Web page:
During a biopsy, a small piece of lung tissue is taken with the help of a thin needle for further study under a microscope.
Cytological study of sputum: Sputum, which is made in the lungs and airways, is looked at under a microscope to see if it has any malignant cells. It can be taken while expectorating, coughing, or doing a bronchoscopy.
A molecular test analyzes tissue from a biopsy to look for specific gene changes in tumor cells. The test will help determine better medication for lung cancer treatment (definition of targeted drugs).
The doctor may order one or more of the tests that have been suggested. All of this is needed to determine the signs, if there is a cancerous tumor, how big it is, and how much it has spread to other organs. These numbers are needed to determine the stage and devise a plan for lung cancer treatments. Each case will be considered choosing the best option.
Where to go to get lung cancer treatment?
Can lung cancer be cured successfully?
At the early stage, the chances are higher. However, the success of the treatment of lung cancer depends on many other things. There are types and mutations, size and location, and the patient's general health. Based on these things, a treatment plan will be chosen. A mix of the following ideas will be put forward.
People who need non-small cell lung cancer treatments can be cured with surgery, chemotherapy, radiation therapy, targeted therapy, or a mix of these options. Most of the time, radiation and chemo are used to treat people with small-cell lung cancer.
Most used methods:
Surgery. An operation in which cancerous tissue is cut out. Surgery is what's known as a thoracotomy. During it, the surgeon takes out the lung tumor and the neighboring cells and lymph nodes. The cut is performed on the side of the chest. It makes the ribs bend again and gives the surgeon access to the lung.
Chemotherapy. Oncologists use special meds to make tumors go away or kill them. The drugs can come in the form of pills or injections, or sometimes both. These act systemically, destroying cancer separated from the lung and affecting other organs.
Immunotherapy, also known as immuno-oncology, uses the immune system in lung cancer treatment. When cells become cancerous, they change in ways the immune system recognizes as foreign. Immune drugs help the body find these cells and kill them.
Targeted (personalized) medicine uses drugs to stop malignant cells from growing and spreading by finding medications that affect cell connections. Drugs used in target therapy can kill changed cells with specific mutations that cause malignant growth. So, the method is safe for healthy tissues because it finds and kills cancer cells. Before this treatment is used, patients will have tests to see if it suits their tumor type.
Therapy with radiation. X-ray-like high-energy rays kill the changed cells that grow out of control, decreasing the tumor.
For lung cancer treatment, doctors from different fields often work together. Pulmonologists are doctors who know a lot about lung diseases. Thoracic surgeons are experts in surgery on the chest, heart, and lungs; oncologists use medicines and radiation.
We are ready to find you each of these specialists or places.
The most suitable places to get treated
What are the new treatments for lung cancer?
In recent years, there has been a steady and significant drop in patients dying. It's because effective lung cancer treatment and early diagnosis have improved. Unfortunately, only 16% of cases are found early. Since the lungs are an organ inside the body, symptoms don't show up until the disease worsens. Researchers worldwide are working hard to find the best ways to treat lung cancer.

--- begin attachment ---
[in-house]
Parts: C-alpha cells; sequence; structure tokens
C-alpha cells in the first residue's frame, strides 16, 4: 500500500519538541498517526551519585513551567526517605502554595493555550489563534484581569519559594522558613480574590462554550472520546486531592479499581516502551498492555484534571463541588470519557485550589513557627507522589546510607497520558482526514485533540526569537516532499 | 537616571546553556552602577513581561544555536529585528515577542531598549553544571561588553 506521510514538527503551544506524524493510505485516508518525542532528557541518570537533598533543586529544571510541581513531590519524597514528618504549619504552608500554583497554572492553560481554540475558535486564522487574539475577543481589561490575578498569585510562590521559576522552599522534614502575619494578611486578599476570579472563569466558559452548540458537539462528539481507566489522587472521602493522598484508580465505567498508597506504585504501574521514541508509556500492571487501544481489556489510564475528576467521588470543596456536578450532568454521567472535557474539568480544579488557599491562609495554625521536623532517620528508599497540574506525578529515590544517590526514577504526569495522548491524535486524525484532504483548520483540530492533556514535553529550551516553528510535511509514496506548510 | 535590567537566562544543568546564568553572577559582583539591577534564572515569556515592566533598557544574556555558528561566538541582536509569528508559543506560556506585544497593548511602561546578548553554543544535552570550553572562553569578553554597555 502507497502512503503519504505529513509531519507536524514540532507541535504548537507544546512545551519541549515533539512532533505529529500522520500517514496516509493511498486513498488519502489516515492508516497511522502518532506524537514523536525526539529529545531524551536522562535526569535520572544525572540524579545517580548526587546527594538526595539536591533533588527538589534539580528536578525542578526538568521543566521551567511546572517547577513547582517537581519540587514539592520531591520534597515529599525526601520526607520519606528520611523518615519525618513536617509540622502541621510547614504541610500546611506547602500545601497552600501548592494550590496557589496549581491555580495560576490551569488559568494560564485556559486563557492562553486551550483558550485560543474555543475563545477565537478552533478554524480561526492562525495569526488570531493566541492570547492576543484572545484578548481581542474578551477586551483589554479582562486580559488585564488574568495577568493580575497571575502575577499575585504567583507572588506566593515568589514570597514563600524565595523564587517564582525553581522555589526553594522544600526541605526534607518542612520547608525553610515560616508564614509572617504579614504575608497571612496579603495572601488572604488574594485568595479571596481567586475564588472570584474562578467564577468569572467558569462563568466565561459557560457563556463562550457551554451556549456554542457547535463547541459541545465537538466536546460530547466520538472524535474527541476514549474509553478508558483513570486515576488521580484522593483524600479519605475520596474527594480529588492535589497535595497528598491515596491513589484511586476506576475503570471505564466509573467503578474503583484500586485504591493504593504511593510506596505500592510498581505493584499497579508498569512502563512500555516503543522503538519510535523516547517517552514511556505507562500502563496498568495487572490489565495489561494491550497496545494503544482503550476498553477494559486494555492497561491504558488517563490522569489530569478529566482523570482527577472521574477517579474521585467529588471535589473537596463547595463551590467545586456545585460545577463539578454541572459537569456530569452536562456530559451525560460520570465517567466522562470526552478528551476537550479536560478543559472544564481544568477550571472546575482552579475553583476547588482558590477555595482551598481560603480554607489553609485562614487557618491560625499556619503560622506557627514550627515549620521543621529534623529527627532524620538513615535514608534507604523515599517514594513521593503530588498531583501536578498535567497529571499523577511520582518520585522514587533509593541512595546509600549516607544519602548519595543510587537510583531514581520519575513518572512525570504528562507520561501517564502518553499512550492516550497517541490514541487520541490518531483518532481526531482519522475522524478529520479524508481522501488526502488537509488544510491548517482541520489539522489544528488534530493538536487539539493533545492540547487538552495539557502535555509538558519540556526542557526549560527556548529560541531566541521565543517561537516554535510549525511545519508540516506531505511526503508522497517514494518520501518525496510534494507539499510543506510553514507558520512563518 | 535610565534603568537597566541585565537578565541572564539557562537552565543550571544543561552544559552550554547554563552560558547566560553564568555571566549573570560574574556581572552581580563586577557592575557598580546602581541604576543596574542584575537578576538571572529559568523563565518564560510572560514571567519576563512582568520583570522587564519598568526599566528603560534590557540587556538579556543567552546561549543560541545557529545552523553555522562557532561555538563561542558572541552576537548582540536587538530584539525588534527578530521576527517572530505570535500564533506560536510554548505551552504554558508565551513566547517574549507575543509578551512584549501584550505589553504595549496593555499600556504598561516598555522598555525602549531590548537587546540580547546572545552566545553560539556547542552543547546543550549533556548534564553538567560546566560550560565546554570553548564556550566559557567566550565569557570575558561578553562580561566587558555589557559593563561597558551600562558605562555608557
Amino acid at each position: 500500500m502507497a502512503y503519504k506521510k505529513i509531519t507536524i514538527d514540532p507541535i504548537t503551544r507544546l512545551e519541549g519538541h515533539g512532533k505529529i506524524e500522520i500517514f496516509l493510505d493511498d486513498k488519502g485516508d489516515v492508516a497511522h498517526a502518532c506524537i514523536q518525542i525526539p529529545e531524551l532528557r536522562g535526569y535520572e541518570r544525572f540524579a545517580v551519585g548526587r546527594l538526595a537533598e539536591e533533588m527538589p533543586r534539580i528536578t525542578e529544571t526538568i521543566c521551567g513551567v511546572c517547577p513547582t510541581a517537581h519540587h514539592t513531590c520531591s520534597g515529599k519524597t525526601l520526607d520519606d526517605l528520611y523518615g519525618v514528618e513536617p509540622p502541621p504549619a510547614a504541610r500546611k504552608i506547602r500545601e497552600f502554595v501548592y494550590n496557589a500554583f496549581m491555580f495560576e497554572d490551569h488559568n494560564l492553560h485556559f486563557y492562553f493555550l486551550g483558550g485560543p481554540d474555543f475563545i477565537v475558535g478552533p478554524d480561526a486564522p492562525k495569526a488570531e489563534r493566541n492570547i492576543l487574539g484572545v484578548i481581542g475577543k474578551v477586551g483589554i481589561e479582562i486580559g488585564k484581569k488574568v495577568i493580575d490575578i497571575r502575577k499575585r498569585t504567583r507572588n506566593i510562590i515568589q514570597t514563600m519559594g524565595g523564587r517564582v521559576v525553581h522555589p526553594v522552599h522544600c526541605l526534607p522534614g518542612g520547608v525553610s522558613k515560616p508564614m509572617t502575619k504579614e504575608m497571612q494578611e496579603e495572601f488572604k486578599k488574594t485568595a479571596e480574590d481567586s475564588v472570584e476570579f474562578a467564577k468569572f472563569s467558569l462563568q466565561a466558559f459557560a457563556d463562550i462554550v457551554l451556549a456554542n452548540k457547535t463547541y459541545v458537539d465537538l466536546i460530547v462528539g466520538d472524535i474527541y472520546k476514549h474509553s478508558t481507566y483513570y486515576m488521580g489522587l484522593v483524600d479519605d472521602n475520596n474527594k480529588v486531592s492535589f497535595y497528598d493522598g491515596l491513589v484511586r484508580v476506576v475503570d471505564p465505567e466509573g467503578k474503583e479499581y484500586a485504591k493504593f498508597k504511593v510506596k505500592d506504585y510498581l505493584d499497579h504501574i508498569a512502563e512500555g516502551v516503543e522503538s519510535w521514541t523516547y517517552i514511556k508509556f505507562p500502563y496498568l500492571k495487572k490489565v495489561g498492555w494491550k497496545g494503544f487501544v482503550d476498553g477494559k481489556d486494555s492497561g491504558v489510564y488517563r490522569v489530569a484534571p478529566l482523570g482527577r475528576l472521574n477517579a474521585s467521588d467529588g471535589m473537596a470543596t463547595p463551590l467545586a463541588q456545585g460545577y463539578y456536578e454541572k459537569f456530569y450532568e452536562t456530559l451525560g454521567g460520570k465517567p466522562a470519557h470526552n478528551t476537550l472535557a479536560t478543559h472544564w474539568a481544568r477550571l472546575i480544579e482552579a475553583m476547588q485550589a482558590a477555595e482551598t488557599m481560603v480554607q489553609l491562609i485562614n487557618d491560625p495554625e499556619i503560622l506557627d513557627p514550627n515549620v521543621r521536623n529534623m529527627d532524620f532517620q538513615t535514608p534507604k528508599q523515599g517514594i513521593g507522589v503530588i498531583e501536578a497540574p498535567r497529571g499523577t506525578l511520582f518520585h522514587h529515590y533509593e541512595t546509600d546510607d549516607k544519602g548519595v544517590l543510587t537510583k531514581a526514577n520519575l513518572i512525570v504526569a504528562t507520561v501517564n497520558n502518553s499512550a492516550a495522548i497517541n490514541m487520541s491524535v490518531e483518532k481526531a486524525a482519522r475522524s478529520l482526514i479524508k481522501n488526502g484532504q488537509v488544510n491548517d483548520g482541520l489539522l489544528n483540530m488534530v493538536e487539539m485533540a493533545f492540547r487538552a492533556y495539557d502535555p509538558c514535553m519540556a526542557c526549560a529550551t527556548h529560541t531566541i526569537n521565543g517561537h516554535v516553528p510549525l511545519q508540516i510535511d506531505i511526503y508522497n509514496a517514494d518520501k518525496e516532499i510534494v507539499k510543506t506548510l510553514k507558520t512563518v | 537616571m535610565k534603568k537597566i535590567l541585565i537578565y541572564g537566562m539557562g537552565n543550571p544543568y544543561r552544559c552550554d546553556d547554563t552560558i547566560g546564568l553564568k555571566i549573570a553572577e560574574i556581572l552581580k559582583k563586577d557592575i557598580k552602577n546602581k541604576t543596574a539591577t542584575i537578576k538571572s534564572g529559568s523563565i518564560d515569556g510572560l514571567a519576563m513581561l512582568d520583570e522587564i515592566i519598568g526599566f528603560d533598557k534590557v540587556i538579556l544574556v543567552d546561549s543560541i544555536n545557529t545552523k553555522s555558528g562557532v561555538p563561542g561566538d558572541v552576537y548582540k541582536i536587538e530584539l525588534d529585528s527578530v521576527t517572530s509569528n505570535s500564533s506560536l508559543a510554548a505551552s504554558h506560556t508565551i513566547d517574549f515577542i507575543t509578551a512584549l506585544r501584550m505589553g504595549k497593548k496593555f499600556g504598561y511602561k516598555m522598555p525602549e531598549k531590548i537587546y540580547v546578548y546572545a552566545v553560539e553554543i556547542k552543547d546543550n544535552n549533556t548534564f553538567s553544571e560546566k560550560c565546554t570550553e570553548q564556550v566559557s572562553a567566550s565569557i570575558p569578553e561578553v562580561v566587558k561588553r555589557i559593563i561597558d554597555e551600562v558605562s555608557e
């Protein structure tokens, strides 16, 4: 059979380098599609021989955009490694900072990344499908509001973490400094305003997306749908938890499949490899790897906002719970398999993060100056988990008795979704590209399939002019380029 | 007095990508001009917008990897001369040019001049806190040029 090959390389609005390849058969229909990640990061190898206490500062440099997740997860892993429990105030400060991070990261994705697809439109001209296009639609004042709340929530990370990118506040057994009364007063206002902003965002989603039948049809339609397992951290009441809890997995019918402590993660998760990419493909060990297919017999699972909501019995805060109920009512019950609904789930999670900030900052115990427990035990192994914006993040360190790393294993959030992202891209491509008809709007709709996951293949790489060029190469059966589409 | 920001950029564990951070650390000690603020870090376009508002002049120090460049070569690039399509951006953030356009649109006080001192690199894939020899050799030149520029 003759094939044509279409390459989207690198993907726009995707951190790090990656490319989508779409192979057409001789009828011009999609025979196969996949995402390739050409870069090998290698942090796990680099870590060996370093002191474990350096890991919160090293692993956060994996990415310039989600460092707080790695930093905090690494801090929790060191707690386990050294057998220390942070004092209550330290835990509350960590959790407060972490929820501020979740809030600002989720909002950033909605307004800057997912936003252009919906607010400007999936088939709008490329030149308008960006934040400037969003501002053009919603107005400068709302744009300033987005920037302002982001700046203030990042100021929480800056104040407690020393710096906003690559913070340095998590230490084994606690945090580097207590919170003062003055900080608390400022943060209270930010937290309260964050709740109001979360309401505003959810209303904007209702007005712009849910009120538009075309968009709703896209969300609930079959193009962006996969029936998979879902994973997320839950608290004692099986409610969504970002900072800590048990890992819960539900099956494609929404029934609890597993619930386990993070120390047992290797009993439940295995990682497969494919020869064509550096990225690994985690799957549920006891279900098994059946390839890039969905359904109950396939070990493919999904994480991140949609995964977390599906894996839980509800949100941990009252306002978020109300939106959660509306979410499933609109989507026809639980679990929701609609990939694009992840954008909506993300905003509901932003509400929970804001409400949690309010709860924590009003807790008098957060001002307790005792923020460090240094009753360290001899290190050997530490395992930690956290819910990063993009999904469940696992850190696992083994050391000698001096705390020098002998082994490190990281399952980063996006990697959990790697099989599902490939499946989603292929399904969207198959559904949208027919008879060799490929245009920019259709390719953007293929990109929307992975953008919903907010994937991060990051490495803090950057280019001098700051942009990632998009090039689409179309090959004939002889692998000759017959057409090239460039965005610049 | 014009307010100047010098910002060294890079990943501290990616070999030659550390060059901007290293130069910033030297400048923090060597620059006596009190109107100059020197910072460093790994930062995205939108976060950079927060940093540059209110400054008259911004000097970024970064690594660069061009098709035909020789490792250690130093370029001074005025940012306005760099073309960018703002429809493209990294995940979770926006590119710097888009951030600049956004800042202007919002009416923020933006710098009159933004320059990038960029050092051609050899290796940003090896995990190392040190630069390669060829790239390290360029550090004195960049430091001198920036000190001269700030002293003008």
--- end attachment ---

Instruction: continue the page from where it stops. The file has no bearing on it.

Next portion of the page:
Transpulmonary chemoembolization (TPCE), also called "local chemotherapy," puts drugs directly into the tumor focus through the blood vessels that feed lung cancer. Compared to "classic" chemo, this method allows 20 times more cytotoxic drugs into the body. Because of this, the tumor tissue gets thinner.
Transpulmonary chemoperfusion (TPCP): anti-tumor drugs are injected directly into the tumor through blood vessels. It ensures that the cancer cells get the medicine for a longer time and at a higher concentration.
Ablation therapy (RFA, MWA, ethanol): needle electrodes send heat to the lung tumor. It leads to the neoplasm getting thin due to lung cancer treatment.
Proton therapy is a radiotherapy in which a beam of radiation (protons) with a certain amount of radiation is sent straight to the tumor. Protons go right through healthy tissues and only hurt malignant cells.
Video-assisted thoracic surgery, or VATS: This method uses one to four minor cuts to get inside the chest. The surgeon uses a camera to look at the lung and special tools to do the operation.
Robotized thoracic surgery, or RATS, is a minimally invasive way to treat lung cancer. When the surgery is done with a robotic system, the operator can see it in three dimensions, which improves accuracy.
Even though lung cancer is still hazardous, there is much hope for new treatments. For example, due to National Cancer Institute, death among US men from non-small lung cancer decreased by 3.2% from 2006 to 2013 and 6.3% from 2013 to 2016 each year.
Who is specialized in lung cancer treatment?
Other stats and predictions
The American Cancer Society says that 63% of people with localized lung cancer that hasn't spread beyond the lung will still be alive after five years. The 5-year survival rate for the regional disease is about 35%. It is when cancer spreads from the lung to nearby lymph nodes. When cancer spreads to other body parts (called metastatic lung cancer), only 7% of people will still be alive after five years. People with metastatic lung cancer can live longer than ever, thanks to new lung cancer treatments.
Hearing that you have lung cancer is scary. But because of improvements in treatment, people are living longer and better. The AiroMedical team chooses the best plan for each patient and includes the latest advances in the best lung cancer treatment.
- American Cancer Society: What Is Lung Cancer?
- National Foundation for Cancer Research: Why is Lung Cancer So Deadly?
- NHS: Causes - Lung cancer
- Cancer.Net: Just Diagnosed With Lung Cancer: Answers from an Expert
- Healthline Media: Lung Cancer: Everything You Need to Know
- Cancer Research UK: Lung cancer
- American Lung Association: Targeted Therapies for Lung Cancer